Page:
September 25, 2013

Councillors skeptical about roadway beside trail

As published in The Erin Advocate

Mayor Lou Maieron’s proposal to bypass the Station Road dam with a new roadway along the Elora-Cataract Trail is facing some major challenges, and scepticism from councillors.

Council received a report on the idea last week, including a letter from John Kinkead, Deputy CAO at Credit Valley Conservation (CVC). He said a new roadway from Trafalgar Road, across a new bridge over the river to join the existing Station Road, would require significant exemptions from current rules about that land, and an Environmental Assessment.

“It’s not our land,” said Councillor John Brennan. “I would rather have some agreement in principle from MNR [Ministry of Natural Resources] saying yes, this is feasible.

“If you’re going to do anything other than a wild-ass guess, you’re going to have to spend some engineering money, only to find out it’s a non-starter because it is totally out of our hands. What I want to see before we spend any money on costing this out, is a clear path forward, and I don’t see that here.”

“There are some obstacles, I understand,” said Maieron, but he noted that there is one other area where the trail runs a short distance with a road. He has been trying to break the linkage between managing both the dam and the road at the existing crossing, and wants to consult further with CVC and the MNR about the possibilities.

“If they find that these hurdles are impassible, then I’ll report back,” said Maeiron.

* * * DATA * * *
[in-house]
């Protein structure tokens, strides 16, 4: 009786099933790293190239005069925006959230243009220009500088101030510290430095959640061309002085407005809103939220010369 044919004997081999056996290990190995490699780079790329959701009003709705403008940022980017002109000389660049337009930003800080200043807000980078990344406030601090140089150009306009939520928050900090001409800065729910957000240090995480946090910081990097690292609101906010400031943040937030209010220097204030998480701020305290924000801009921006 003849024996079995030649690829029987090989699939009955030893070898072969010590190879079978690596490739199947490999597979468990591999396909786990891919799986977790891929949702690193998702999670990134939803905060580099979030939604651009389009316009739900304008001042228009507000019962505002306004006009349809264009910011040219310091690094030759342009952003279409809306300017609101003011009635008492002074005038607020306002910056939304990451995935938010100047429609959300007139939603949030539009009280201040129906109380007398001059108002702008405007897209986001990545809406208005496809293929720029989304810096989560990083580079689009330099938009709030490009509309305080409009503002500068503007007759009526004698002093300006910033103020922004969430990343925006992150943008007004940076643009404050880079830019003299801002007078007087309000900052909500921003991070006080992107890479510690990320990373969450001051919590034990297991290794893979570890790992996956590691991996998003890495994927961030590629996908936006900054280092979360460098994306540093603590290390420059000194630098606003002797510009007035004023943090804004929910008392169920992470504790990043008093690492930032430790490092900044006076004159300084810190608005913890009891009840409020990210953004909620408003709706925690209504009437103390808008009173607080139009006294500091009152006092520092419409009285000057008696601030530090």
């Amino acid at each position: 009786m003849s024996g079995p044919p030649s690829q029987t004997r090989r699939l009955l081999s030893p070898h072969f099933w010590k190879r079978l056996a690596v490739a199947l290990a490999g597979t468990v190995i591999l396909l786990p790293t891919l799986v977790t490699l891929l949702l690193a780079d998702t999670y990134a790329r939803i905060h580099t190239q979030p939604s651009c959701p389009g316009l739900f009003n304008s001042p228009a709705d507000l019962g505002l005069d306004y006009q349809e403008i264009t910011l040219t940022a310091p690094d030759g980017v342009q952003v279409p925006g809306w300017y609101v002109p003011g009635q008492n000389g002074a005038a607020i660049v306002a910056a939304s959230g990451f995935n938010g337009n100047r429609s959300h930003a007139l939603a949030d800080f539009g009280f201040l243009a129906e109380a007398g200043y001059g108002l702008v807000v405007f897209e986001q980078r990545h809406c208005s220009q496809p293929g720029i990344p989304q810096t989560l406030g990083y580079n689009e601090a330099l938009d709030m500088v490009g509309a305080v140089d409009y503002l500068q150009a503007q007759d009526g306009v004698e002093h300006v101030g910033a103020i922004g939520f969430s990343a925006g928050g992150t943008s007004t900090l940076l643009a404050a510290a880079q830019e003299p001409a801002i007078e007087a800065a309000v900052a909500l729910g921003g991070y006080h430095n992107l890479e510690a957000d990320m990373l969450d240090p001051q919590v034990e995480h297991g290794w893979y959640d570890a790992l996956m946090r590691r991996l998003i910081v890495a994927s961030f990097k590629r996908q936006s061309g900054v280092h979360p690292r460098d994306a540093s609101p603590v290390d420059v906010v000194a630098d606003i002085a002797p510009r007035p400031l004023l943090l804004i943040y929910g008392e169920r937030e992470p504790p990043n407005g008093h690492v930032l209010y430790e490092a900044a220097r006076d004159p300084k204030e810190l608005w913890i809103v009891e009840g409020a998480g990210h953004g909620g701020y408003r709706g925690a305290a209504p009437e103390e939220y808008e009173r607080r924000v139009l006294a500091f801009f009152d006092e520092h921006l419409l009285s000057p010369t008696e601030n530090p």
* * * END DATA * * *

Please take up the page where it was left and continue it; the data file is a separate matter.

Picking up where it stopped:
“I’d like to see it in writing,” said Councillor Barb Tocher.

Kinkead said an alternative route across the West Credit “is not likely to negate the need to also undertake potentially extensive and costly modifications” to the existing Station Road dam.

He noted that the funding agencies and partners who made the trail possible intended it only as recreational greenway link between communities, natural heritage areas and other regional trails. A road would require the CVC Board to amend its trail management plan.

MNR would have to approve a usage that is inconsistent with the “conservation purposes” intended for the land, he said.

“Significant engineering modifications and potential corridor adjustments would be required to permit construction and operation of 2-way vehicular access while also maintaining safe and compatible trail use adjacent to the road,” he said. “These considerations would be compounded at the point of the bridge crossing.”

He pointed out the “general lack of compatibility between vehicular traffic and the established use and enjoyment of adjacent conservation lands, some of which were acquired with the Town's assistance, and with private properties.”